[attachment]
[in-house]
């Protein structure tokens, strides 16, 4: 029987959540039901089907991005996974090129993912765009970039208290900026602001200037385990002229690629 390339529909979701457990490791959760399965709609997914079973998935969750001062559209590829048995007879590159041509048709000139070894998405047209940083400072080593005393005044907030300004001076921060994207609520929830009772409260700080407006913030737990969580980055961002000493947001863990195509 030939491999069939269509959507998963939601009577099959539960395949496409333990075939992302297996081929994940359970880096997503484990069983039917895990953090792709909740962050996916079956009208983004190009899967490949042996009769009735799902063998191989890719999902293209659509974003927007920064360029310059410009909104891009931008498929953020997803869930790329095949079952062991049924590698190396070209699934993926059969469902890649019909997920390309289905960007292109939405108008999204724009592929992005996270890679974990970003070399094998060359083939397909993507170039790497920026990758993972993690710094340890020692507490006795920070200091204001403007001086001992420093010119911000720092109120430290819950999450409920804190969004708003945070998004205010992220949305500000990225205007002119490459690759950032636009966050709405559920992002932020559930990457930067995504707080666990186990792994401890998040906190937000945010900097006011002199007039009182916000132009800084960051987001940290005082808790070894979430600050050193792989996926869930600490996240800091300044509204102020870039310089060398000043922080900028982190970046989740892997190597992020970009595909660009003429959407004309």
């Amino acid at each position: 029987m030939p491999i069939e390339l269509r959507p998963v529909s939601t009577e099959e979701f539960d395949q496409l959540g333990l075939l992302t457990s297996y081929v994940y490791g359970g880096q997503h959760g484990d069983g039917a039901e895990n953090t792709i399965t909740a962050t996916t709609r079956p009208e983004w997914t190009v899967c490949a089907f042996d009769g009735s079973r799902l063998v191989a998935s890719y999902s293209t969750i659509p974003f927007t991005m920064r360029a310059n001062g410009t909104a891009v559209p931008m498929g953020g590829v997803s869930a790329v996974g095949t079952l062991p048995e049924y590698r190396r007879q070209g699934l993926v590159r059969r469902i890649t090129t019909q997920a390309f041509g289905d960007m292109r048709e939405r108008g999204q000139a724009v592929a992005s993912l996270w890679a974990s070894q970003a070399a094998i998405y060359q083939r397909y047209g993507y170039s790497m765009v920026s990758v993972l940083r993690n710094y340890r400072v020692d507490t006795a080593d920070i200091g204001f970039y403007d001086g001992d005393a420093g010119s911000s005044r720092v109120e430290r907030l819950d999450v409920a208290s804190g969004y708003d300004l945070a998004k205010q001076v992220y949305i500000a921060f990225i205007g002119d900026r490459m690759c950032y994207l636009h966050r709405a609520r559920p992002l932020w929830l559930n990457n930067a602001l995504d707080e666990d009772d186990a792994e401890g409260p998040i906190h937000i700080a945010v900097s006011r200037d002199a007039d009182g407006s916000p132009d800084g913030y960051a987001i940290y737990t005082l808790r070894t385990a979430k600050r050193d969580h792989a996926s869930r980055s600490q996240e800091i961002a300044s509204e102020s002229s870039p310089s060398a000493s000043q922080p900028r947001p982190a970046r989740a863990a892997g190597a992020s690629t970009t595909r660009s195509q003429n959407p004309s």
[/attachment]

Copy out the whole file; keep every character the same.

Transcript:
[in-house]
């Protein structure tokens, strides 16, 4: 029987959540039901089907991005996974090129993912765009970039208290900026602001200037385990002229690629 390339529909979701457990490791959760399965709609997914079973998935969750001062559209590829048995007879590159041509048709000139070894998405047209940083400072080593005393005044907030300004001076921060994207609520929830009772409260700080407006913030737990969580980055961002000493947001863990195509 030939491999069939269509959507998963939601009577099959539960395949496409333990075939992302297996081929994940359970880096997503484990069983039917895990953090792709909740962050996916079956009208983004190009899967490949042996009769009735799902063998191989890719999902293209659509974003927007920064360029310059410009909104891009931008498929953020997803869930790329095949079952062991049924590698190396070209699934993926059969469902890649019909997920390309289905960007292109939405108008999204724009592929992005996270890679974990970003070399094998060359083939397909993507170039790497920026990758993972993690710094340890020692507490006795920070200091204001403007001086001992420093010119911000720092109120430290819950999450409920804190969004708003945070998004205010992220949305500000990225205007002119490459690759950032636009966050709405559920992002932020559930990457930067995504707080666990186990792994401890998040906190937000945010900097006011002199007039009182916000132009800084960051987001940290005082808790070894979430600050050193792989996926869930600490996240800091300044509204102020870039310089060398000043922080900028982190970046989740892997190597992020970009595909660009003429959407004309």
């Amino acid at each position: 029987m030939p491999i069939e390339l269509r959507p998963v529909s939601t009577e099959e979701f539960d395949q496409l959540g333990l075939l992302t457990s297996y081929v994940y490791g359970g880096q997503h959760g484990d069983g039917a039901e895990n953090t792709i399965t909740a962050t996916t709609r079956p009208e983004w997914t190009v899967c490949a089907f042996d009769g009735s079973r799902l063998v191989a998935s890719y999902s293209t969750i659509p974003f927007t991005m920064r360029a310059n001062g410009t909104a891009v559209p931008m498929g953020g590829v997803s869930a790329v996974g095949t079952l062991p048995e049924y590698r190396r007879q070209g699934l993926v590159r059969r469902i890649t090129t019909q997920a390309f041509g289905d960007m292109r048709e939405r108008g999204q000139a724009v592929a992005s993912l996270w890679a974990s070894q970003a070399a094998i998405y060359q083939r397909y047209g993507y170039s790497m765009v920026s990758v993972l940083r993690n710094y340890r400072v020692d507490t006795a080593d920070i200091g204001f970039y403007d001086g001992d005393a420093g010119s911000s005044r720092v109120e430290r907030l819950d999450v409920a208290s804190g969004y708003d300004l945070a998004k205010q001076v992220y949305i500000a921060f990225i205007g002119d900026r490459m690759c950032y994207l636009h966050r709405a609520r559920p992002l932020w929830l559930n990457n930067a602001l995504d707080e666990d009772d186990a792994e401890g409260p998040i906190h937000i700080a945010v900097s006011r200037d002199a007039d009182g407006s916000p132009d800084g913030y960051a987001i940290y737990t005082l808790r070894t385990a979430k600050r050193d969580h792989a996926s869930r980055s600490q996240e800091i961002a300044s509204e102020s002229s870039p310089s060398a000493s000043q922080p900028r947001p982190a970046r989740a863990a892997g190597a992020s690629t970009t595909r660009s195509q003429n959407p004309s």